I've run and biked a lot over the years. This has meant getting my fair share of close calls with vehicles and occasional falls. I've been fortunate to not have had any serious incidents, and for this I am grateful.
I spent this past Saturday going to a race out of my area. While there, I met an acquaintance (from the web) for the first time. He was reminiscing with an old running friend about a mutual friend who'd been hit by a car and killed. Unfortunately, this is not a terribly unusual story. While I wasn't close to anyone killed by a car, I know many cyclists and runners who have lost close friends to these kinds of incidents.
When I bike I wear a helmet. It certainly doesn't make you invincible, but it goes a long way to improving the odds of surviving a serious crash. I've seen some of the helmets of people who've cracked them in two, and you know a lot of energy was absorbed by that helmet as it broke, and that energy was spread around the skull, and the skull was not fractured. It also prevented the brain inside the skull from being pulled or twisted as severely, thus reducing the likelihood of a serious brain injury. The standard comment when you see this is, "Imagine if your skull had been hit directly." Those of us who have been through this conversation know what the consequences would have been.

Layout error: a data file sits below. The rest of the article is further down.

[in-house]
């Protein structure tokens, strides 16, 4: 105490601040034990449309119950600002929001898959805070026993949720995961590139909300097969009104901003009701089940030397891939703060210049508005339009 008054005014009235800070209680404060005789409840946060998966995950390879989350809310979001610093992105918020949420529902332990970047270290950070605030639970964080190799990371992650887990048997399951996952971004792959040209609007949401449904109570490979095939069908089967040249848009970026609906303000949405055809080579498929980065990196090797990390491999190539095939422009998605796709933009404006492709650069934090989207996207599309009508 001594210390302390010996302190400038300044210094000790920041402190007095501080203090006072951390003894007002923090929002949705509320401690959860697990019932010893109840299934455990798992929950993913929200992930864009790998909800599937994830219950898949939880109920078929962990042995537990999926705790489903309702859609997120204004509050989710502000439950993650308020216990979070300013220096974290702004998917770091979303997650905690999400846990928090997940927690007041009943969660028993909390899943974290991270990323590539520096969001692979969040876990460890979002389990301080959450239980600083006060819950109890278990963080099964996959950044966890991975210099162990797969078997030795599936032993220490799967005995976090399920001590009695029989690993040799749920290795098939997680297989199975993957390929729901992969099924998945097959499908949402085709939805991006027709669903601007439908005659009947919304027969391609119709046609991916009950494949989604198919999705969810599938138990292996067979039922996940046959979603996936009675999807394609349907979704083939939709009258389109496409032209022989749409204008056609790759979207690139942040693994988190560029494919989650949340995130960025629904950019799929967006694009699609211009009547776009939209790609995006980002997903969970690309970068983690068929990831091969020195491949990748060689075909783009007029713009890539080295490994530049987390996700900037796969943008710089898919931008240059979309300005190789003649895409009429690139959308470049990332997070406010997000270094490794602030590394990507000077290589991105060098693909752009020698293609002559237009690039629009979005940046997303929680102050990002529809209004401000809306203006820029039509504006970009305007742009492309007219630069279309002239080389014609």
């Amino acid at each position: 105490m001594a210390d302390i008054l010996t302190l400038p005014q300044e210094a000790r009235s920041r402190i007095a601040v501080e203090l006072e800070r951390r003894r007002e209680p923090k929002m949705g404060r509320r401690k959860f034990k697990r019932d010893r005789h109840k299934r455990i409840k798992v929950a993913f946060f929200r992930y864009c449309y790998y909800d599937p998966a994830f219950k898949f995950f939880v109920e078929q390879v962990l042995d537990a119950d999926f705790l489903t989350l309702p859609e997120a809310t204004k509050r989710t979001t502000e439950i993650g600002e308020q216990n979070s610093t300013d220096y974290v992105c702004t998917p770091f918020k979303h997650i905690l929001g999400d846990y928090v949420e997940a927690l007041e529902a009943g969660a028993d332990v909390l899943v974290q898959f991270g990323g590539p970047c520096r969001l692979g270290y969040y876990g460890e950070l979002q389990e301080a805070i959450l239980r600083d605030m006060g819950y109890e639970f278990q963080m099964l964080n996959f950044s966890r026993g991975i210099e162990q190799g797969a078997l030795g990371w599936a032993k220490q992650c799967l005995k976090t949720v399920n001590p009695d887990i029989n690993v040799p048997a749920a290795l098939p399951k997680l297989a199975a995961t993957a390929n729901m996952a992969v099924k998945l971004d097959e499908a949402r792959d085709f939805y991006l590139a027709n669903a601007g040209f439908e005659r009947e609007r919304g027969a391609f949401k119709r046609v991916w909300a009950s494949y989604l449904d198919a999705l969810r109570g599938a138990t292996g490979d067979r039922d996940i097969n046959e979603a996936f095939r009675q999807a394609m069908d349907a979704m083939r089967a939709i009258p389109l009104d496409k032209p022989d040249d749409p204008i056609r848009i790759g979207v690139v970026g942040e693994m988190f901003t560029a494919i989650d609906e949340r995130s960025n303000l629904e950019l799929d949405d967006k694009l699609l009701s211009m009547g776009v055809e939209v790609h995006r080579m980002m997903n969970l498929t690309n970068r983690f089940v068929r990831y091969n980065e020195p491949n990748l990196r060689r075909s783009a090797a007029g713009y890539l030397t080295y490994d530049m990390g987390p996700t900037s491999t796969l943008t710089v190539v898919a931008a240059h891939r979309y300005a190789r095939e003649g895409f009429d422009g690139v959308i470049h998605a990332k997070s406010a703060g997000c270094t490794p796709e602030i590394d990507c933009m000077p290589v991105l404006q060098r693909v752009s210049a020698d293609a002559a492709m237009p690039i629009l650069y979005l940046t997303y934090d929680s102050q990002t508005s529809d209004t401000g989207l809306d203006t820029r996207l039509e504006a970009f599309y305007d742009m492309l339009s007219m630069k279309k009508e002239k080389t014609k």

A few months back, I was in a Starbucks, and made a bit of conversation with another customer. The upshot was that he'd just returned from visiting his father in a hospital out of state. His father was doing some work on or near the roof, and his ladder tipped. He'd suffered a serious brain injury and it was unclear how fully he'd recover. At the time, he was still hallucinating some of the time and, as a result, had to be restrained for both his safety and that of others.
I'm a big proponent of helmet use on bikes (and motorcycles). I think we should all make reasonable choices to limit risks we take, but none of us can (or should) lead a risk free life. It's both impossible, but it can also prevent us from truly living. So, try to manage risk - as the cyclists say, "It's not, 'if I fall', it's 'when I fall'." You can't avoid all the accidents, but you can limit the damage when they happen.
Whatever you do, be safe!